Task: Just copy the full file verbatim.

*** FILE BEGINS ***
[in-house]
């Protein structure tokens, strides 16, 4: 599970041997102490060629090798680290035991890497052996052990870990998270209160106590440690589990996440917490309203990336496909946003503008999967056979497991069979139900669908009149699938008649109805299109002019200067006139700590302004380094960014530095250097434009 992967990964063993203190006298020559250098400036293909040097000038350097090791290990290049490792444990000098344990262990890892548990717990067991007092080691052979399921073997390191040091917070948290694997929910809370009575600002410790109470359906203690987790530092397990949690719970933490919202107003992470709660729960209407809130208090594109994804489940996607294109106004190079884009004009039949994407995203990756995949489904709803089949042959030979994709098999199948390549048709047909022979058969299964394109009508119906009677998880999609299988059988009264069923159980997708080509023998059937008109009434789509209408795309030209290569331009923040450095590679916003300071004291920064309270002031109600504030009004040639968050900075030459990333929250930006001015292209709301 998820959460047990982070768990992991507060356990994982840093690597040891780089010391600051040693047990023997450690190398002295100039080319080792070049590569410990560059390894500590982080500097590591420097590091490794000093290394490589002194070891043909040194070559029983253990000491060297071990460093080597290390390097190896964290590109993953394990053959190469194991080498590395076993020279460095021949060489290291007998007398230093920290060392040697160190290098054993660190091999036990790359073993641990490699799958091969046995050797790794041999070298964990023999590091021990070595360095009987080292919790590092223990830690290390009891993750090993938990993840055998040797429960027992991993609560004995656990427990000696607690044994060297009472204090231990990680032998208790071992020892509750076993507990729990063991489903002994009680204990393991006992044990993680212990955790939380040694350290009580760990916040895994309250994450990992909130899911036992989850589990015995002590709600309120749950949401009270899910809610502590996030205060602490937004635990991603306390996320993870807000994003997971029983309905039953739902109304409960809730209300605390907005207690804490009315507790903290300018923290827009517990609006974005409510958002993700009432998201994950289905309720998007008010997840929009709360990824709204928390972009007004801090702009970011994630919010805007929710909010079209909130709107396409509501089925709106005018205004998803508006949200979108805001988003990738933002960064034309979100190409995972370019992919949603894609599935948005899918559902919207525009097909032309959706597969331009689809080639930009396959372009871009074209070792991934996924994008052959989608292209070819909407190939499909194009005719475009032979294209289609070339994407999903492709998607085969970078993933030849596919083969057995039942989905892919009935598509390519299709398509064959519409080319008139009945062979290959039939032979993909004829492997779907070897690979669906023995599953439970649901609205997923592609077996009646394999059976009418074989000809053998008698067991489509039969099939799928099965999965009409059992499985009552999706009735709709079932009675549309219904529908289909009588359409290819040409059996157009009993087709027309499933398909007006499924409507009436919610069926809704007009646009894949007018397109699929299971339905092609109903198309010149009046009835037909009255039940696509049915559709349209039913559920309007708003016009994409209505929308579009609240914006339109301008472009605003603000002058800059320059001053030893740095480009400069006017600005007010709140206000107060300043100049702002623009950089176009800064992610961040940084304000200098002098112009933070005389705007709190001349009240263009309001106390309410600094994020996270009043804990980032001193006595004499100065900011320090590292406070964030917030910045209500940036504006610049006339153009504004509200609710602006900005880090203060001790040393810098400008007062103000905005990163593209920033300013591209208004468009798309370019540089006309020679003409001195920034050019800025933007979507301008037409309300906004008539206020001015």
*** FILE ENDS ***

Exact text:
[in-house]
């Protein structure tokens, strides 16, 4: 599970041997102490060629090798680290035991890497052996052990870990998270209160106590440690589990996440917490309203990336496909946003503008999967056979497991069979139900669908009149699938008649109805299109002019200067006139700590302004380094960014530095250097434009 992967990964063993203190006298020559250098400036293909040097000038350097090791290990290049490792444990000098344990262990890892548990717990067991007092080691052979399921073997390191040091917070948290694997929910809370009575600002410790109470359906203690987790530092397990949690719970933490919202107003992470709660729960209407809130208090594109994804489940996607294109106004190079884009004009039949994407995203990756995949489904709803089949042959030979994709098999199948390549048709047909022979058969299964394109009508119906009677998880999609299988059988009264069923159980997708080509023998059937008109009434789509209408795309030209290569331009923040450095590679916003300071004291920064309270002031109600504030009004040639968050900075030459990333929250930006001015292209709301 998820959460047990982070768990992991507060356990994982840093690597040891780089010391600051040693047990023997450690190398002295100039080319080792070049590569410990560059390894500590982080500097590591420097590091490794000093290394490589002194070891043909040194070559029983253990000491060297071990460093080597290390390097190896964290590109993953394990053959190469194991080498590395076993020279460095021949060489290291007998007398230093920290060392040697160190290098054993660190091999036990790359073993641990490699799958091969046995050797790794041999070298964990023999590091021990070595360095009987080292919790590092223990830690290390009891993750090993938990993840055998040797429960027992991993609560004995656990427990000696607690044994060297009472204090231990990680032998208790071992020892509750076993507990729990063991489903002994009680204990393991006992044990993680212990955790939380040694350290009580760990916040895994309250994450990992909130899911036992989850589990015995002590709600309120749950949401009270899910809610502590996030205060602490937004635990991603306390996320993870807000994003997971029983309905039953739902109304409960809730209300605390907005207690804490009315507790903290300018923290827009517990609006974005409510958002993700009432998201994950289905309720998007008010997840929009709360990824709204928390972009007004801090702009970011994630919010805007929710909010079209909130709107396409509501089925709106005018205004998803508006949200979108805001988003990738933002960064034309979100190409995972370019992919949603894609599935948005899918559902919207525009097909032309959706597969331009689809080639930009396959372009871009074209070792991934996924994008052959989608292209070819909407190939499909194009005719475009032979294209289609070339994407999903492709998607085969970078993933030849596919083969057995039942989905892919009935598509390519299709398509064959519409080319008139009945062979290959039939032979993909004829492997779907070897690979669906023995599953439970649901609205997923592609077996009646394999059976009418074989000809053998008698067991489509039969099939799928099965999965009409059992499985009552999706009735709709079932009675549309219904529908289909009588359409290819040409059996157009009993087709027309499933398909007006499924409507009436919610069926809704007009646009894949007018397109699929299971339905092609109903198309010149009046009835037909009255039940696509049915559709349209039913559920309007708003016009994409209505929308579009609240914006339109301008472009605003603000002058800059320059001053030893740095480009400069006017600005007010709140206000107060300043100049702002623009950089176009800064992610961040940084304000200098002098112009933070005389705007709190001349009240263009309001106390309410600094994020996270009043804990980032001193006595004499100065900011320090590292406070964030917030910045209500940036504006610049006339153009504004509200609710602006900005880090203060001790040393810098400008007062103000905005990163593209920033300013591209208004468009798309370019540089006309020679003409001195920034050019800025933007979507301008037409309300906004008539206020001015």